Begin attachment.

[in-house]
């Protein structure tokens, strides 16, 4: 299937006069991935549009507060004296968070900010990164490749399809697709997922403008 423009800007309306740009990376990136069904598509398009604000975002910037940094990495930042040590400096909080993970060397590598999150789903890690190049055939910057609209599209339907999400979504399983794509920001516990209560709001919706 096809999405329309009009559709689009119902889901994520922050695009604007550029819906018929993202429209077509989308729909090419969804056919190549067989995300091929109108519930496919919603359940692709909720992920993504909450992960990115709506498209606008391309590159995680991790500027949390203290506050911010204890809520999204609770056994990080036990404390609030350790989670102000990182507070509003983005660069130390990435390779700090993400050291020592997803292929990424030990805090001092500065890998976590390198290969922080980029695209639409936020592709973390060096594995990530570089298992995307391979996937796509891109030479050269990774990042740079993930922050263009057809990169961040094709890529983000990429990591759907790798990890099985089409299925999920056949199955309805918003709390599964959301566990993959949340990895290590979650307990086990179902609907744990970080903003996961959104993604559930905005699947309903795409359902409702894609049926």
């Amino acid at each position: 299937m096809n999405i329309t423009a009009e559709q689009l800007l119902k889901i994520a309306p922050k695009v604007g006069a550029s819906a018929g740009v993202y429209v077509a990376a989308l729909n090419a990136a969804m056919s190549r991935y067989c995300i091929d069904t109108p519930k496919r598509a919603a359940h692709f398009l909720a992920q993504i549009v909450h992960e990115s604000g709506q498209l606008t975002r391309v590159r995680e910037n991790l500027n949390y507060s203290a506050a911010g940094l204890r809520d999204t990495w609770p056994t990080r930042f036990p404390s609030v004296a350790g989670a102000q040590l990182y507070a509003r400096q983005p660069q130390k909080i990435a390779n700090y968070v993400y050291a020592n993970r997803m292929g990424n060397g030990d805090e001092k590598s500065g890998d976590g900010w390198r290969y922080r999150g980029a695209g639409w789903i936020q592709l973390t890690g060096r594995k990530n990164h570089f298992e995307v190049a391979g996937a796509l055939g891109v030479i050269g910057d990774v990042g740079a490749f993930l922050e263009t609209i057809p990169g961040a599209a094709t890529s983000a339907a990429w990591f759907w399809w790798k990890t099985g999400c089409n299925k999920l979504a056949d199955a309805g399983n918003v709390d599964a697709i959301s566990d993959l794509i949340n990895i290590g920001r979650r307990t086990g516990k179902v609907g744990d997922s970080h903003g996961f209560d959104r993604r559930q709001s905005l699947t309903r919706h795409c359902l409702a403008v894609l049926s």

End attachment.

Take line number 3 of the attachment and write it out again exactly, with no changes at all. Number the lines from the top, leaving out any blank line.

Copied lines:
């Amino acid at each position: 299937m096809n999405i329309t423009a009009e559709q689009l800007l119902k889901i994520a309306p922050k695009v604007g006069a550029s819906a018929g740009v993202y429209v077509a990376a989308l729909n090419a990136a969804m056919s190549r991935y067989c995300i091929d069904t109108p519930k496919r598509a919603a359940h692709f398009l909720a992920q993504i549009v909450h992960e990115s604000g709506q498209l606008t975002r391309v590159r995680e910037n991790l500027n949390y507060s203290a506050a911010g940094l204890r809520d999204t990495w609770p056994t990080r930042f036990p404390s609030v004296a350790g989670a102000q040590l990182y507070a509003r400096q983005p660069q130390k909080i990435a390779n700090y968070v993400y050291a020592n993970r997803m292929g990424n060397g030990d805090e001092k590598s500065g890998d976590g900010w390198r290969y922080r999150g980029a695209g639409w789903i936020q592709l973390t890690g060096r594995k990530n990164h570089f298992e995307v190049a391979g996937a796509l055939g891109v030479i050269g910057d990774v990042g740079a490749f993930l922050e263009t609209i057809p990169g961040a599209a094709t890529s983000a339907a990429w990591f759907w399809w790798k990890t099985g999400c089409n299925k999920l979504a056949d199955a309805g399983n918003v709390d599964a697709i959301s566990d993959l794509i949340n990895i290590g920001r979650r307990t086990g516990k179902v609907g744990d997922s970080h903003g996961f209560d959104r993604r559930q709001s905005l699947t309903r919706h795409c359902l409702a403008v894609l049926s």